“So, will you come with me tonight? Pleeeeease! Por favor!”
“I don’t know,” Ayala answered loud enough that her voice could be clearly heard through the speakerphone. Her mind wasn’t on Elena’s words.
She narrowed her eyes and examined the light brown stain that bloomed in the middle of the rare, antique book’s page. She cut a fresh piece of soot sponge and tried, very gently, to clean a bit of the offending blot. It didn’t come off. Not that she expected it to.
Elena’s voice exploded out of Ayala’s cell.
“Shit, look where Brent’s prices are going!”
The call came to an abrupt end, and the room was quiet again except for the distant street noise coming from King Solomon Avenue that infiltrated the small, open hopper window. Ayala scooted closer to the desk. She flipped through some more pages, looking for more injuries before deciding on the remedy. It always infuriated and surprised her, in equal measure, how people treated their books. And this particular book, a rare Yiddish book about the shenanigans of Hershel of Ostropol, was woefully neglected to the point of criminality.
Her concentration was shattered when her phone rang again. Elena’s face appeared on the small screen, blinking with insistence. Ayala sighed. She stood up, flexed her shoulders, and spread her arms. Her room, tucked at the end of a long corridor at the city library’s basement, was so small and narrow that when she stood in the middle with her arms and fingers stretched, she could almost touch both walls. She threw back her head and stretched her back, causing her red curls to cascade along her shoulders and back.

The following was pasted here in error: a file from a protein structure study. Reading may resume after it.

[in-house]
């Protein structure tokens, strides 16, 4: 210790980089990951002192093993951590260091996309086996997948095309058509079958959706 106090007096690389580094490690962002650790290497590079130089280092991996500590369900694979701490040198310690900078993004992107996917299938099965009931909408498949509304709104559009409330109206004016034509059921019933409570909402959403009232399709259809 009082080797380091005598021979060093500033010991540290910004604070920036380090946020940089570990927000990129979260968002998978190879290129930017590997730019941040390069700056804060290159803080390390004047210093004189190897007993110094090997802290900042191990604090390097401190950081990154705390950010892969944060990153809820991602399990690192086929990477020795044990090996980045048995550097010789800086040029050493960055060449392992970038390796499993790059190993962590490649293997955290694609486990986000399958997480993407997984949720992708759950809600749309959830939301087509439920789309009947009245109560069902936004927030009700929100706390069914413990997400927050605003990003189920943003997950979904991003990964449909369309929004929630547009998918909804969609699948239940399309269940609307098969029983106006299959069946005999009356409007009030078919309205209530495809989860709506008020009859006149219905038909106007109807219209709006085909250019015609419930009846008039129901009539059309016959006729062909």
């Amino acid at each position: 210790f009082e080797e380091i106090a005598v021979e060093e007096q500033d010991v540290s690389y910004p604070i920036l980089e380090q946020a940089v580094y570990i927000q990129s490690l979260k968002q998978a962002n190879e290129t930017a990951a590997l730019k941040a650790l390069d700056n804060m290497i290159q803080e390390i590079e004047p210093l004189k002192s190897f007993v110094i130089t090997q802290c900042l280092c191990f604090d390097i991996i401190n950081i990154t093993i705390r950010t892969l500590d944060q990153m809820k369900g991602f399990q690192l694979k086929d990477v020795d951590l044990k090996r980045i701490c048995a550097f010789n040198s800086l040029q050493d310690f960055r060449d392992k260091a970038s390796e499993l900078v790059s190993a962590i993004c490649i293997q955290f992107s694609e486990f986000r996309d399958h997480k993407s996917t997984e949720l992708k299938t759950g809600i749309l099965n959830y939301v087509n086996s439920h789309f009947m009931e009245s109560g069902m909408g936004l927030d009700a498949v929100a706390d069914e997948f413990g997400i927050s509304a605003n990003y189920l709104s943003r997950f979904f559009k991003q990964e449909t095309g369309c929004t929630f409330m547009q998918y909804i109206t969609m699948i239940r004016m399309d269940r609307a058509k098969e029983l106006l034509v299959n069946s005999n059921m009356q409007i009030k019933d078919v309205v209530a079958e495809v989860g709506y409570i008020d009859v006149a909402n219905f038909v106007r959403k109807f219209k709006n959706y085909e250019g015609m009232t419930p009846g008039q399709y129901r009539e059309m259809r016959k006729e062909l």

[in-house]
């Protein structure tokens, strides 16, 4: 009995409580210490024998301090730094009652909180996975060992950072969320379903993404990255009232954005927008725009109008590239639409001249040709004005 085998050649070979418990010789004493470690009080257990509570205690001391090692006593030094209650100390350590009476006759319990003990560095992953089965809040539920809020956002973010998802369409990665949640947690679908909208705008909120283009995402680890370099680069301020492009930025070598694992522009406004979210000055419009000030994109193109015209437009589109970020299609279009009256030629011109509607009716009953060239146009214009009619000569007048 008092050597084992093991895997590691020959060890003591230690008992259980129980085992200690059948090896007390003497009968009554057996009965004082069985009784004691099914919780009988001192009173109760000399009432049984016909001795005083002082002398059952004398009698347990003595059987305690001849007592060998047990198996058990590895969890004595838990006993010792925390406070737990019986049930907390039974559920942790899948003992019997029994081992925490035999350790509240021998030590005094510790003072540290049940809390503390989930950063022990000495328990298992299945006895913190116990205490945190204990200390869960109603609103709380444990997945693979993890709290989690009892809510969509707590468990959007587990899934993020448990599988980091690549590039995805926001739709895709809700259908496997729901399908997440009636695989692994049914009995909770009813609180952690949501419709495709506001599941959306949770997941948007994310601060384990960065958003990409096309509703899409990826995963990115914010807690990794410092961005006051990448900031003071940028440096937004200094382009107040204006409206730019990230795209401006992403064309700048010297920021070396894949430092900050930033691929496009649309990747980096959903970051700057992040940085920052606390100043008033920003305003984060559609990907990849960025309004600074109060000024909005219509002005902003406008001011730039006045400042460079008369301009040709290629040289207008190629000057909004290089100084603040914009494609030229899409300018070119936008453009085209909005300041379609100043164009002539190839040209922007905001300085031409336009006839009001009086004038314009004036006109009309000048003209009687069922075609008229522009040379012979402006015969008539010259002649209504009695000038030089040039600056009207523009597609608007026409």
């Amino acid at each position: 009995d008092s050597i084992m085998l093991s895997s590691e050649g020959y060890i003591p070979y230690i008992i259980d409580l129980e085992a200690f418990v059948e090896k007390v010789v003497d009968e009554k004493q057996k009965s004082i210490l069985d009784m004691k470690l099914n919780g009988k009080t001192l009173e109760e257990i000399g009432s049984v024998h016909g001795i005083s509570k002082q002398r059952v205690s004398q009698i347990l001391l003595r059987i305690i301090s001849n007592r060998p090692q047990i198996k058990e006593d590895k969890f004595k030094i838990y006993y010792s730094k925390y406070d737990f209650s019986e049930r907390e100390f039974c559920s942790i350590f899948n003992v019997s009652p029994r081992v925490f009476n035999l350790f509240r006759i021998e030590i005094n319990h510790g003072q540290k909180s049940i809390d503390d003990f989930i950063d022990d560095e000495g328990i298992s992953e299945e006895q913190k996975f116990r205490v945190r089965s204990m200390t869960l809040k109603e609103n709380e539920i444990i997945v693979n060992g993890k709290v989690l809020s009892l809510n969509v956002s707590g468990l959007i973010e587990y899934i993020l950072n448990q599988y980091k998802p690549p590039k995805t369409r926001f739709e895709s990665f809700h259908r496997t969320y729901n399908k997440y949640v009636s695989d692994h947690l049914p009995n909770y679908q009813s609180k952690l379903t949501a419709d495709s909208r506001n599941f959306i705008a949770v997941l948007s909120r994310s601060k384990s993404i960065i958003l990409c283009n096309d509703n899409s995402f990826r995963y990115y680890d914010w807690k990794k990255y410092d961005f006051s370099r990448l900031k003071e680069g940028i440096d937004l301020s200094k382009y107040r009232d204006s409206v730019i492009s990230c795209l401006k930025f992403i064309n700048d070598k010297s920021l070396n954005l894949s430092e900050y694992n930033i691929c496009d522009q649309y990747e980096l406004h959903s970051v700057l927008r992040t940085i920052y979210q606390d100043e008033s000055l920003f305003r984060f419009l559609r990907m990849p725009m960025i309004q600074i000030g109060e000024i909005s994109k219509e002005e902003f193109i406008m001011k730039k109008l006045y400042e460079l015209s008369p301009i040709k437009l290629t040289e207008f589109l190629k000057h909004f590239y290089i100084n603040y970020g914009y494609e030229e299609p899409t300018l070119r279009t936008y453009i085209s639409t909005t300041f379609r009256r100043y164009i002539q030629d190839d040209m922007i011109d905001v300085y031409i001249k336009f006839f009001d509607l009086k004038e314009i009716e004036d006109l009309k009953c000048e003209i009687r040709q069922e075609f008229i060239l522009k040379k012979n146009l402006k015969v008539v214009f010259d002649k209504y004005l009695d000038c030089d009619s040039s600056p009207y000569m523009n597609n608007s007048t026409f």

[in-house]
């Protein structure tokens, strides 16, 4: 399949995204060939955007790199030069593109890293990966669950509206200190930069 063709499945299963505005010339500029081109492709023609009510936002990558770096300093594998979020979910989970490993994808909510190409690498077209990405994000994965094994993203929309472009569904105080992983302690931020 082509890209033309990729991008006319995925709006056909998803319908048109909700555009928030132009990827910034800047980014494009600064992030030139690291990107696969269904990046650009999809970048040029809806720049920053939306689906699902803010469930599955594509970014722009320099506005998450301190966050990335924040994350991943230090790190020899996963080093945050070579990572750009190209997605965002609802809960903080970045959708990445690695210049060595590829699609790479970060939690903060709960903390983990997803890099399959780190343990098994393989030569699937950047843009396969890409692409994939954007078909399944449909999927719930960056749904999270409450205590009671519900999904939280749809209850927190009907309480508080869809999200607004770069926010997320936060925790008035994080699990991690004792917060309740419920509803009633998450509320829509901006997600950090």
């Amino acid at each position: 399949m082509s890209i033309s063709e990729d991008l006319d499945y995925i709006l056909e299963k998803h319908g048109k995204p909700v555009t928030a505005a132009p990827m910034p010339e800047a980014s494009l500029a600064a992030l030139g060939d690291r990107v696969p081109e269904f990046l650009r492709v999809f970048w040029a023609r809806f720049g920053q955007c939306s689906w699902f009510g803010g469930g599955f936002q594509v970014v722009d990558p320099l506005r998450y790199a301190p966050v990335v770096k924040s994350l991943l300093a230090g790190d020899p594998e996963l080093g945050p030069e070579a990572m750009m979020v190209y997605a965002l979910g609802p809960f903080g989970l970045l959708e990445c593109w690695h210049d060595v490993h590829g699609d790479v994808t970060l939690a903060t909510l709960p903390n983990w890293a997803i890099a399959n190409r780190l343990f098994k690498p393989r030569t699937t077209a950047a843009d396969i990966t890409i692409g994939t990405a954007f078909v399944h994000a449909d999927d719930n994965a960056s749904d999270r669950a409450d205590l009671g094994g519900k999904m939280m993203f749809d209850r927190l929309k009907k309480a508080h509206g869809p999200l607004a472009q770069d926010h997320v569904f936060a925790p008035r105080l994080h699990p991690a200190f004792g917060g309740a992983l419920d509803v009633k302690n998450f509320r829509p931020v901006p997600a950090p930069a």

Ayala adjusted the wide, black hairband on her forehead, quickly braided her hair into a loose plait, and tied it off with a simple hair tie. She then sat back down at the, wide, wooden shelf that served as her workspace.
She swiped the phone, and her best friend’s voice filled the workroom’s space.
“Hi, it’s me again. Sorry about before. The markets are a mess! Listen, about tonight. He’s one of my firm’s largest clients. I have to go there. But it’s also our usual night. And I don’t feel like going alone. No one from work can come with me. Also, he has an amazing duplex on Herbert Samuel Street. Did I tell you about it?”
“Yes, yes, you did. With sea view and everything.”
Ayala could hardly pay less attention to Elena, because she suddenly noticed weird, small black patches. Could it be? Were those actual mouse droppings?
“Right, Yali. But can you guess what else he’s got there?”
Elena didn’t wait for an answer. Elena’s habit to ask and promptly answer her own questions with no need for outside intervention was one of her better qualities, Ayala mused.
“He has an amazing library! It’s not like I’ve been inside at all, I just saw it in passing as part of a tour he gave me when I went over to have him sign some papers. I’m telling you, you’re going to love it!”
Ayala gave a resigned smile. Elena wasn’t going to leave her alone. She was a clever talker and a relentless negotiator; she could sell a glass of water to a drowning man every day of the week.
“Okay, okay! A library, I get it. I’ll come with you. I’ll meet you there, say, at seven? I’m coming straight from work, is that okay?”
“It’s great! You’re the best! Ciao, hermosa. Got to go!”